A key is to the successful use of Promethean boards in Shelton classrooms is emphasizing the curriculum, according to Tim Gilson, a science teacher at Shelton Intermediate School (SIS).
Gilson said learning how to best use the boards is a process for teachers. Because of his experience, he works with other teachers who are learning how to use the boards.
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On a recent day, when discussing the solar system, students in Gilson’s class could go to the board and move the planets around through the touch-screen feature.
Gilson’s students said from a learning standpoint, they definitely prefer the Promethean board to having a teacher draw on a blackboard or work from print handouts.
What are these Promethean boards?
The interactive whiteboards are essentially large computer screens in the front of the classroom, allowing for everything from Internet videos to touch-screen movement.
With individual responders (like TV remotes) held by every student, there can be real-time discussion of the answers the students give during class. Graphs immediately show the percentage of correct answers.
Students can play Jeopardy-type educational games on the boards, enabling students to learn while also having fun.
A teacher oversees what is on the board through a remote device that resembles a pen, which also can be used to write or draw. Most of the classroom boards are 5.25 feet wide by 4 feet deep.
Teachers get training and guidance
Teachers receive training when they first get the boards, and also receive informal guidance from their teaching peers who have more experience with the boards.
Jenna Nuzzo, a Perry Hill School fifth grade teacher, said the learning curve for most youngsters on how to interact with the Promethean board in the classroom is minimal or non-existent. “They pick up on it real quickly,” Nuzzo said.
Promethean is a brand name, with Smart Board being another company that makes a similar product.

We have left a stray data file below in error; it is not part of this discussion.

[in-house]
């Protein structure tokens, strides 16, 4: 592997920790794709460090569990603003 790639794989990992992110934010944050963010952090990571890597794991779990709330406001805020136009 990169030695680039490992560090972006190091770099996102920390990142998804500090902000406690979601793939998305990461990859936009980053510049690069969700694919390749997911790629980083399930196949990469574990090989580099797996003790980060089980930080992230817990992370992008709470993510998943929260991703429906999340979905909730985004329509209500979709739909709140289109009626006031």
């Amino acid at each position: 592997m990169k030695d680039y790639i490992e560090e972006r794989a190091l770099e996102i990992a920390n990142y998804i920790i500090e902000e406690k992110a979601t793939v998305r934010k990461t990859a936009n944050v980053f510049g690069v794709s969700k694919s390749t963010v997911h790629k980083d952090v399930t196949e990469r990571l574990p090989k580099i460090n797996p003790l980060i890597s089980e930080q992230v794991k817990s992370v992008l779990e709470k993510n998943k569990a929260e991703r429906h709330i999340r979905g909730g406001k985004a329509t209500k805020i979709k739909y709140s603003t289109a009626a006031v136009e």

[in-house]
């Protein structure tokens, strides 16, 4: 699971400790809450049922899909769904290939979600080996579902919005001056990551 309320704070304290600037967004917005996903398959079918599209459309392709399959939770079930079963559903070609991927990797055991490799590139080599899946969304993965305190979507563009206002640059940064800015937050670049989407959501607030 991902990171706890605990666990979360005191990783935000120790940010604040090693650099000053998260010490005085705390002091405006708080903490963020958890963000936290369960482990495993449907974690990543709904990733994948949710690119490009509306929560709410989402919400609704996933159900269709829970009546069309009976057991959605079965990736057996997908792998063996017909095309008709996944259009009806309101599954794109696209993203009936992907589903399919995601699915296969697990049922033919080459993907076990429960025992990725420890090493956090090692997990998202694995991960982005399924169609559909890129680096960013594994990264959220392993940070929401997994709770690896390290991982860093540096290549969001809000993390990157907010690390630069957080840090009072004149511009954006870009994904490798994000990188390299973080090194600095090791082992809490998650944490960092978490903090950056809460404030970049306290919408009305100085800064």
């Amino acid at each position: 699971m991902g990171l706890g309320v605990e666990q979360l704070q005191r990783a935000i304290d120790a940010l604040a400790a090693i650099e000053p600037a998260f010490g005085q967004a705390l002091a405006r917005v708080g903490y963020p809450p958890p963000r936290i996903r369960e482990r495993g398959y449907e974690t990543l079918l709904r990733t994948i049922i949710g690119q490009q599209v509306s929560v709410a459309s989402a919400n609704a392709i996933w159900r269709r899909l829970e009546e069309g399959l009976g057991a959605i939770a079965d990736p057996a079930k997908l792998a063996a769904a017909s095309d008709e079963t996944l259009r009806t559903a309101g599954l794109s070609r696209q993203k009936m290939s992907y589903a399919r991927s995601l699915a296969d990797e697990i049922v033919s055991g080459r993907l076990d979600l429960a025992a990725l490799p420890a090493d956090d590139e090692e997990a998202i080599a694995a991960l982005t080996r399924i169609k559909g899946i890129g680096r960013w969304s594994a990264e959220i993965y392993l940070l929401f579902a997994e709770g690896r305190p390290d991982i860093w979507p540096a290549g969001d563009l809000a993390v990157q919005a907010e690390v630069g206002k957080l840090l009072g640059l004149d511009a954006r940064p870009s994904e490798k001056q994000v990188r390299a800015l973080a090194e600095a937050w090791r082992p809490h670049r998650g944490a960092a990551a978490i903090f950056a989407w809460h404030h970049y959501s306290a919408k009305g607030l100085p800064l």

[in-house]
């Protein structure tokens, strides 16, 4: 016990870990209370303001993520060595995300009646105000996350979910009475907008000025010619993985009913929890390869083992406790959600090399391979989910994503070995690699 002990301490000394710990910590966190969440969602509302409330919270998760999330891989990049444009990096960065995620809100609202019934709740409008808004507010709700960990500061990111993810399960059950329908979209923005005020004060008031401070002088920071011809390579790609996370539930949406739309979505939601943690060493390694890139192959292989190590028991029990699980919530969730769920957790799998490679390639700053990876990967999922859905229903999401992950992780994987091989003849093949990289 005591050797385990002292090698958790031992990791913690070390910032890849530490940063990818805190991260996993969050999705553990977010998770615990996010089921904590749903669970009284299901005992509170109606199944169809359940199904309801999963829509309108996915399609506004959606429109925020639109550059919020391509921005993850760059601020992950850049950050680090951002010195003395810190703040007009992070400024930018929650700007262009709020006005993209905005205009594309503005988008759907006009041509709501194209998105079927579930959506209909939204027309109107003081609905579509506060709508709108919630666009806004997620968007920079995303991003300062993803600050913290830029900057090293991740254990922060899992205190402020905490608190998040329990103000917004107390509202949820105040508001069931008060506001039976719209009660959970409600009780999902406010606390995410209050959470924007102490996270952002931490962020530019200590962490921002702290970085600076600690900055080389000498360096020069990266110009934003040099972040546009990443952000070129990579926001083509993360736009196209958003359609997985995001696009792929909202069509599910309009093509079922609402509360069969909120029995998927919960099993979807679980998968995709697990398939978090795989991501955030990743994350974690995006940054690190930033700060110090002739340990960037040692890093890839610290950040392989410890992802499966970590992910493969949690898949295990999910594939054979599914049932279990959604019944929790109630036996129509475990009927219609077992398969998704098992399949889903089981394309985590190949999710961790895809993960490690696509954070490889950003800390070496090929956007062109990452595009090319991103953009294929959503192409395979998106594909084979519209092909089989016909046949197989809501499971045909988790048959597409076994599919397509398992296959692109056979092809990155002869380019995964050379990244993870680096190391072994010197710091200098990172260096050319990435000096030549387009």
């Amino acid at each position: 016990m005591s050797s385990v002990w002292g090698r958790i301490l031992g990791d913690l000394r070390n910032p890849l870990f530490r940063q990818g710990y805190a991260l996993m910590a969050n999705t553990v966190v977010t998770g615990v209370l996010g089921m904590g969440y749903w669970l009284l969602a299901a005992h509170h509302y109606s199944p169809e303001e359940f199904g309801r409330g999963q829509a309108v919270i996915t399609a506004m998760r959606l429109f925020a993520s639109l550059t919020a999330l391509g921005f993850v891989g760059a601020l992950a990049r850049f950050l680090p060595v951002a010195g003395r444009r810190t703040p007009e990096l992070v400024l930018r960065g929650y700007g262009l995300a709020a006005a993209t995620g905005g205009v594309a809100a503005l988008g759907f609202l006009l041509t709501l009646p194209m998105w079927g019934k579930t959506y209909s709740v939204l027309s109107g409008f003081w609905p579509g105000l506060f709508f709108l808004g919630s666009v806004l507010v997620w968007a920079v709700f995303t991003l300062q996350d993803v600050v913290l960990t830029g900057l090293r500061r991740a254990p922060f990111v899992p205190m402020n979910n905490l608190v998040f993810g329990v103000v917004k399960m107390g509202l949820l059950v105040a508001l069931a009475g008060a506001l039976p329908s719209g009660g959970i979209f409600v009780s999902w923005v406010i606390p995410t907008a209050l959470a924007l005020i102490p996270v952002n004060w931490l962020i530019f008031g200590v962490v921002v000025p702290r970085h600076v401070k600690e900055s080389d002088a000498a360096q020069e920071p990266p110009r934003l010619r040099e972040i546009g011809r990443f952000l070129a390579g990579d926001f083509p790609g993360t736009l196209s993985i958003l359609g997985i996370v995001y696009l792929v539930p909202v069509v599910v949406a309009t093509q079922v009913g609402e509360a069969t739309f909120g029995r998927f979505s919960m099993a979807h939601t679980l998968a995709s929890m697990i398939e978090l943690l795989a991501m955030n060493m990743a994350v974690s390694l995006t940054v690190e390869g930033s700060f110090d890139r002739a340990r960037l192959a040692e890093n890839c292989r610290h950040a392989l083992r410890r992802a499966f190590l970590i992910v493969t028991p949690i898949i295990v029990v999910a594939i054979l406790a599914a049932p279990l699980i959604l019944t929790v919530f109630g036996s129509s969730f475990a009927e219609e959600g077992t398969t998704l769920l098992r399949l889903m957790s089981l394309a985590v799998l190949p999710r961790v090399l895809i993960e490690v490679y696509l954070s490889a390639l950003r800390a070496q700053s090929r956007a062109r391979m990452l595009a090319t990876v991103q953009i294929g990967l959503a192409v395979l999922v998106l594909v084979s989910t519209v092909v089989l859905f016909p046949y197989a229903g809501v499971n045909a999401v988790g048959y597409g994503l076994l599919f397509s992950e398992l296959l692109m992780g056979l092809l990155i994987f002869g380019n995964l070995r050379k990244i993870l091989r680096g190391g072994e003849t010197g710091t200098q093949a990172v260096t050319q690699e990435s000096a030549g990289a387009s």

‘Visual models’ are helpful
Shane Morse, SIS math teacher, began using the digital boards four years ago as part of a pilot program. “We can come up with different activities to get the kids involved,” Morse said.
The boards allow for the use of three-dimensional models and of more applications where math can be used, according to Morse. “We’re able to represent visual models for kids,” he said.
Morse said being able to interact visually is particularly helpful to students with special needs.
Promote student collaboration
Perry Hill fifth grade teacher Ron Gydus said the boards make it easier for students to collaborate with one another. “They work together more,” Gydus said. “It’s a great way to review things together.”
Students might be given an assignment in class and then work in small groups, putting answers up on the board with their responders as they read and discuss a textbook chapter.
Shelton High School Principal Beth Smith said the boards encourage participation by students. “The students are getting out of their seats more in the classroom lessons that I’ve observed,” she said. “They get up and use the Promethean technology by controlling the pen to write their answers on the board.”
From stocks to editing skills
Sue DiMauro, SIS business and technology teacher, was looking at newspaper headlines to discuss economic issues with students in her class. They discussed commodity prices and factory order levels.
When stock market prices came up, she was able to switch to real-time prices on the Wall Street stock exchanges.
“Does it have the potential to break the record?” she asked of the Dow Jones Industrial average. Most of her students responded by indicating they expected a record to be set soon (Editor’s note: Their prediction was correct).
Sara Peters, a sixth grade language arts and writing teacher, used the board to show students how to edit and revise when writing.
Today’s students are ‘wired’ differently
Erica McNeil, a science teacher at SIS, said the boards allow teachers to use the technological tools that young people expect — and essentially use all the time outside of school.
“We have to evolve with technology as educators, and can’t stand up there with chalk and a blackboard,” McNeil said.
Morse agreed. “They aren’t wired like students were 50 years ago,” he said.
This is the second of a two-part series.